Dance Conditioning in Quarantine
How to stay performance and studio ready…when there’s no performance or studio
Written by Dr. Brianne Dwyer, PT, DPT
There are a multitude of physical factors that are required for dance. Here are just some to focus on during quarantine:
Strength = the amount of force a muscle can produce in a single contraction or effort
Power = the ability to exert a maximal force in a short period of time (i.e. jumping)
Cardiovascular Endurance = how efficiently your respiratory and circulatory system
supplies oxygen rich blood to working muscles during physical activity
Muscular Endurance = ability of a muscle to exert force against resistance over time
There is a reason why dance is considered the most physically demanding occupation. In order to achieve the aforementioned factors, requires hours in the studio! And don’t forget the supplemented time conditioning the body outside the studio! So now that there is no studio, besides our small allotted space in our home, what do we do?
Luckily, all those hours spent don’t go to waste during quarantine! Many dancers are worried that loosing what they have worked so hard to obtain. Luckily, those training adaptations don’t just suddenly disappear due to a term called the residual training effect. Don’t get me wrong, the term “if you don’t use, you lose it” holds true. BUT at least you have some time. Components of motor capacity may vary in the duration of residual training effect, however, a recent study found the residual training effect of maximal strength and aerobic activity to be approximately 30 days. Now you are probably saying…well I’ve been in quarantine for over 30 days now! So now what?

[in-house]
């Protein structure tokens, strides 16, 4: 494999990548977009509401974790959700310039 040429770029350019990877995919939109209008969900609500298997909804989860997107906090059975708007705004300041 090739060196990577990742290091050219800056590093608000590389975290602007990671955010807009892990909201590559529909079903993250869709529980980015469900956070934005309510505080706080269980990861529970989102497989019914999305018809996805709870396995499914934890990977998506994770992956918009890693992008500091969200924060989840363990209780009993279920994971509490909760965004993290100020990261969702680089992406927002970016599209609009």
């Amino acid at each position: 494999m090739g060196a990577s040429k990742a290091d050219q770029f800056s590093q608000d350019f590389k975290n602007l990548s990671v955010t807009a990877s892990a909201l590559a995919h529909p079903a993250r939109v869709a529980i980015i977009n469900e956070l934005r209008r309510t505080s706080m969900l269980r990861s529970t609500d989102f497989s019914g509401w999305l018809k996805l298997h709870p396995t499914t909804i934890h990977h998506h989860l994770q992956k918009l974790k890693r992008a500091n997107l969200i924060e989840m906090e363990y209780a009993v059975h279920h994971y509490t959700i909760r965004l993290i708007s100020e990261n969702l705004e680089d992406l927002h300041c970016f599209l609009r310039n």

Keep training, but in a mindful and organized way to optimize those previously listed physical components. Let’s break it down.
Work on targeted muscle(s) with repetitions between 8-12 reps. Specifically to maintain previous gains OR focus on corrections given continuously throughout class. For example, try these hip turn out progressions:
Clamshell (images 1-2)
Modified Side Plank with Clamshell (images 3-4)
How do you train power, when you can’t perform grand allegro in your home? Break down the components and use cross training techniques! For example, take an explosive jump, such as squat jump to work on the acceleration (taking off) and deceleration (landing) components of power training. This can then be modified, to single leg or transferring between legs. BE CREATIVE! Turn things upside down, or sideways in this case. If you don’t have a sprung floor, practice your petite allegro on a physioball! You are still able to practice and maintain the muscle coordination, the components of acceleration/deceleration, speed and endurance. Then once you get back into the studio, these components are still there and now you can focus on the strength and weight-bearing power.
This summer is a great time to get outside and work our your cardiovascular fitness. OR structure an interval training conditioning program to mimic class or stage. Perform an exercise at your max for 40 sec. to 1 min. then rest 20-30 sec. OR challenge yourself even more perform a combination of exercises in a certain order for 3-5 min. and rest 1-2 min. mirroring the class or performance structure in order to return “performance ready”.
Work on those muscle(s) as listed previously, however, perform anywhere from 13-25 reps. If your classes have been reduced or shortened try single leg releves or eccentric loading to keep up that calf strength!
For eccentric loading, start in parallel.
Step 1: Releve up on two feet
Step 2: Flex one foot
Step 3: Slowly with control lower down on one foot
This may be performed by alternating between legs or completing a full set on the right side and then the left side.
Need some assistance in creating a mindful, organized and creative conditioning program? Contact our Dance Medicine Team today! It doesn’t matter where you are, we do virtual or in-clinic sessions!
1. Hoff M. The 27 most back-breaking jobs in America. Business Insider. https://www.businessinsider.com/most-active-jobs-in-america. Published January 23, 2020. Accessed June 15, 2020.
2. Wilmerding V, Krasnow DH. Dancer Wellness. Champaign, IL: Human Kinetics; 2017.
3. Kautzner Marques Junior, Nelson. MOJ Sports Medicine.2020; 4(1), 4-11. https://www.researchgate.net/publication/339340008_Specific_periodization_for_the_volleyball_the_importance_of_the_residual_training_effects